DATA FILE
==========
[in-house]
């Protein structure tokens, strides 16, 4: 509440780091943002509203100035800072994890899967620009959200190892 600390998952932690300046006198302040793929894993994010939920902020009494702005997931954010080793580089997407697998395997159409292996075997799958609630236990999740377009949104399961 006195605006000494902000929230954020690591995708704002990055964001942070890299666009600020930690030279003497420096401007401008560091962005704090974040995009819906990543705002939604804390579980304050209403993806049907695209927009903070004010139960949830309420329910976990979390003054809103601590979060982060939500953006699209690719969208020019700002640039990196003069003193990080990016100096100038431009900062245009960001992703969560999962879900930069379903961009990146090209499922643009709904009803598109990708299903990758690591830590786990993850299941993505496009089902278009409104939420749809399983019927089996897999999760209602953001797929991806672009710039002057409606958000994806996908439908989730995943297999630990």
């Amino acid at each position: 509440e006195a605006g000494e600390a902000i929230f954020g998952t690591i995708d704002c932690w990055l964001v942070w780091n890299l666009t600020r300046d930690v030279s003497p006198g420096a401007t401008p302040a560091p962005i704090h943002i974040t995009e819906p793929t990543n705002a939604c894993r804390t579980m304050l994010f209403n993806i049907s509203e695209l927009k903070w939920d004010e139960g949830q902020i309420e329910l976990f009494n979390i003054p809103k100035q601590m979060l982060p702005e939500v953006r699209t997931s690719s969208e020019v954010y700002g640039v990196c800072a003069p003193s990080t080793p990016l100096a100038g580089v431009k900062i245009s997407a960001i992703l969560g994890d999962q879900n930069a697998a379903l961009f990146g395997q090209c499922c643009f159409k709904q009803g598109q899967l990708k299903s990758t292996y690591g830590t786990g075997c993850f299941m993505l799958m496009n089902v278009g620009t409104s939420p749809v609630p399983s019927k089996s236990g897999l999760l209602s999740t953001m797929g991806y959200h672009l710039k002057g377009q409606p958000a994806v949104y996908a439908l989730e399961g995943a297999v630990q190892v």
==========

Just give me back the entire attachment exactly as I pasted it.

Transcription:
[in-house]
């Protein structure tokens, strides 16, 4: 509440780091943002509203100035800072994890899967620009959200190892 600390998952932690300046006198302040793929894993994010939920902020009494702005997931954010080793580089997407697998395997159409292996075997799958609630236990999740377009949104399961 006195605006000494902000929230954020690591995708704002990055964001942070890299666009600020930690030279003497420096401007401008560091962005704090974040995009819906990543705002939604804390579980304050209403993806049907695209927009903070004010139960949830309420329910976990979390003054809103601590979060982060939500953006699209690719969208020019700002640039990196003069003193990080990016100096100038431009900062245009960001992703969560999962879900930069379903961009990146090209499922643009709904009803598109990708299903990758690591830590786990993850299941993505496009089902278009409104939420749809399983019927089996897999999760209602953001797929991806672009710039002057409606958000994806996908439908989730995943297999630990």
């Amino acid at each position: 509440e006195a605006g000494e600390a902000i929230f954020g998952t690591i995708d704002c932690w990055l964001v942070w780091n890299l666009t600020r300046d930690v030279s003497p006198g420096a401007t401008p302040a560091p962005i704090h943002i974040t995009e819906p793929t990543n705002a939604c894993r804390t579980m304050l994010f209403n993806i049907s509203e695209l927009k903070w939920d004010e139960g949830q902020i309420e329910l976990f009494n979390i003054p809103k100035q601590m979060l982060p702005e939500v953006r699209t997931s690719s969208e020019v954010y700002g640039v990196c800072a003069p003193s990080t080793p990016l100096a100038g580089v431009k900062i245009s997407a960001i992703l969560g994890d999962q879900n930069a697998a379903l961009f990146g395997q090209c499922c643009f159409k709904q009803g598109q899967l990708k299903s990758t292996y690591g830590t786990g075997c993850f299941m993505l799958m496009n089902v278009g620009t409104s939420p749809v609630p399983s019927k089996s236990g897999l999760l209602s999740t953001m797929g991806y959200h672009l710039k002057g377009q409606p958000a994806v949104y996908a439908l989730e399961g995943a297999v630990q190892v």